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LSB Proper 18C Sermon – Luke 14:25-35

September 7, 2016

September 4, 2016 at Calvary Evangelical Lutheran Church – Mechanicsburg, PA

“Salt is good, but if salt has lost its taste, how shall its saltiness be restored? It is of no use either for the soil or for the manure pile. It is thrown away. He who has ears to hear, let him hear.”

“Salt is good, but if salt has lost its taste, how shall its saltiness be restored? It is of no use either for the soil or for the manure pile. It is thrown away. He who has ears to hear, let him hear.” Those words are Jesus’ last rhetorical flourish in His sermon about discipleship. His point is clear. Jesus hammers it home all throughout the Gospel Reading that you heard this morning. He wants His followers to understand is the difficulty that discipleship has. It is a long, hard road that Jesus’ followers are called to travel. And everyone who would be His disciple must know that.

Jesus is not selling a bill of goods to anyone in the “great crowds that accompanied Him.” There is no hiding what He has to offer. Just as Jesus explicitly lays out the gift He has to grant to those who follow Him, He also details what is required of His disciples. Jesus’ words also reveal aspects of the future lives that His disciples will face. Jesus’ list of expectations is severe: His disciples must be able to forsake family, life, self-preservation, and earthly possessions for His sake. Jesus’ religion is not one of self-improvement and success, but a path of sacrifice.

Yet, before there is complete shock and disappointment at what Jesus says, all of His disciples need to understand what they are forsaking these things for. Jesus’ statements about forsaking things are not spoken for the purpose of testing. He isn’t thinking to Himself, “Let’s see how much I can make people give up.” Rather, it is for the purpose of pruning and endurance. Jesus wants His disciples to remove whatever impediments might be in the way to everlasting life. His goal is to have all His followers continue in His teaching here on earth, so that they will be welcomed into Paradise above.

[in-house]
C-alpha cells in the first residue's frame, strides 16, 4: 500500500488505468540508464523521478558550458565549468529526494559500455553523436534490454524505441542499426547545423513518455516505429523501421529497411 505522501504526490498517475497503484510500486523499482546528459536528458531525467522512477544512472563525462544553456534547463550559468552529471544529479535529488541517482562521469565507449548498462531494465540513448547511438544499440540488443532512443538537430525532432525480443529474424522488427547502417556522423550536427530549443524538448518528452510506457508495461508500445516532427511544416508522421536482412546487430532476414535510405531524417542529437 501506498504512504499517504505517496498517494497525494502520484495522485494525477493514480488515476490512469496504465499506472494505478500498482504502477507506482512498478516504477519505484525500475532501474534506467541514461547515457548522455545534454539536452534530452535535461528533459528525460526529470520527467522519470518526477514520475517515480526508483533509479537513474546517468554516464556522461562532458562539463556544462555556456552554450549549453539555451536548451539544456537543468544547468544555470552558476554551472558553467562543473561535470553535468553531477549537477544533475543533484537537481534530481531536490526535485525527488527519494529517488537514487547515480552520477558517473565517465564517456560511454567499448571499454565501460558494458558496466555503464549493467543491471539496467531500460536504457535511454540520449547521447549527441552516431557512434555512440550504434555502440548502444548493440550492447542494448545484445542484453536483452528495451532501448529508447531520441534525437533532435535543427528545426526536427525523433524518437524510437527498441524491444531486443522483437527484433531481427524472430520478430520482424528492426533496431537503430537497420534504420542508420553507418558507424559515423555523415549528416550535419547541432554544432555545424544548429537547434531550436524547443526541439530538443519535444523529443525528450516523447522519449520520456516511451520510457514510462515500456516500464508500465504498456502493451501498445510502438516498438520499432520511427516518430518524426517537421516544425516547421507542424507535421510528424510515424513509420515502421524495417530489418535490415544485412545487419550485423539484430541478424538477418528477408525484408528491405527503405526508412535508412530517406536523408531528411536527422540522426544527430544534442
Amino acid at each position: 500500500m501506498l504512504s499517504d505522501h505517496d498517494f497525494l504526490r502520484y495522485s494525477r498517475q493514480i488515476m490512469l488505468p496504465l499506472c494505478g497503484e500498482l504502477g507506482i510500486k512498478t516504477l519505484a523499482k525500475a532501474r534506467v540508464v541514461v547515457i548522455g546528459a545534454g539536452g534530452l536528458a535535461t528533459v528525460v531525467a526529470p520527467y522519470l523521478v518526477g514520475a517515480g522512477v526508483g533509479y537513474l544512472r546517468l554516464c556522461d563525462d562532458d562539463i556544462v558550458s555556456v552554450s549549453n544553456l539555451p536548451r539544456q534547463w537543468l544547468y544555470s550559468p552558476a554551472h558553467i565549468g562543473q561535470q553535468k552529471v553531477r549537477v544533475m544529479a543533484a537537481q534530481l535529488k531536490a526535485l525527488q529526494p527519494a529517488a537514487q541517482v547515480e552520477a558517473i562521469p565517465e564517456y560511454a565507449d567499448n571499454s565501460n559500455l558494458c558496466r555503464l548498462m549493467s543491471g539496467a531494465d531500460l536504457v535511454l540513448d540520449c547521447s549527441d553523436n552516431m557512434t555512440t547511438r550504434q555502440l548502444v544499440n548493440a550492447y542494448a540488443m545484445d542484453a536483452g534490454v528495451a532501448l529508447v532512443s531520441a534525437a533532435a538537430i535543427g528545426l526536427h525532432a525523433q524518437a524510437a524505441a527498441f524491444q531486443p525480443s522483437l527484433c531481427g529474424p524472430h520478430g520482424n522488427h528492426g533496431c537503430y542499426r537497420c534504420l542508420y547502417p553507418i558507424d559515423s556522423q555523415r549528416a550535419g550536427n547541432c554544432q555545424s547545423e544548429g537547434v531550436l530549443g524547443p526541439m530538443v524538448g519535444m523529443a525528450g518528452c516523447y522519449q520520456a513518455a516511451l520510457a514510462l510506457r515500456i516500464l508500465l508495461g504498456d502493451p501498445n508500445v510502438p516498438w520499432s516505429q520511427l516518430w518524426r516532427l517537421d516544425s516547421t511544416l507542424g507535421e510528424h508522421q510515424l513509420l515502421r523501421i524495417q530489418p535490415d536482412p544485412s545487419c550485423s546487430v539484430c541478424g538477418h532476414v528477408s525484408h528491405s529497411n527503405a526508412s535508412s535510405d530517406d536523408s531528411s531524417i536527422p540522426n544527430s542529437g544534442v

That is the purpose of Jesus’ discourse on discipleship. That is why He includes the sermon illustrations about the builder, the king, and salt. All three of them show what lack of resources and endurance brings. In all three of the illustrations, the inability of something being able to fulfill its goal or purpose ultimately makes it worthless. An unfinished building is useless. Going into battle without enough soldiers and being routed is pointless. Spices that have lost their flavor have no culinary value.

Jesus’ talk about these worthless things are comparisons to the life of discipleship. He wants His hearers to understand the purpose of being His disciple, what the goal of following Him truly is. It isn’t to be part of a society or club for a time. Rather, the purpose of being a disciple of Jesus is to receive what He has earned for His believers: forgiveness, life, and salvation. But reception of these good things is dependent upon faithfulness: being correct in belief of who Jesus is and what He has done, as well as living consistently with His commands. And this is not a one-time event, some sort of action done one day. No, discipleship is a way of life that is meant to span from the call to belief to the day that one’s time on earth comes to an end.

Because this is true, Jesus’ disciples are called to endure. That’s what Jesus’ statements in the Gospel Reading informed His audience—both then and now. You are called to keep going in your discipleship until its goal is reached. You are called to faithfulness in belief and life. That will make you finished buildings, a victorious kingdom, seasoned salt. You will be the opposite of the things in Jesus’ illustrations; you will not be worthless, but will achieve your goal.

But what hangs over all of this discussion about discipleship that Jesus gives is that some of the people who hear Him will end up being incomplete structures, defeated armies, tasteless spices. People will attach themselves to the Church, learn the story of Jesus and His life, participate in Christian rites, but won’t endure. They will follow, but then fall away. This has been seen throughout the history of Christendom. In fact, it was seen among the LORD’s people in the Old Testament. There are examples in the New Testament, as well, including Judas Iscariot, one of the Twelve, and other incidents recorded in the Book of Acts and the epistles.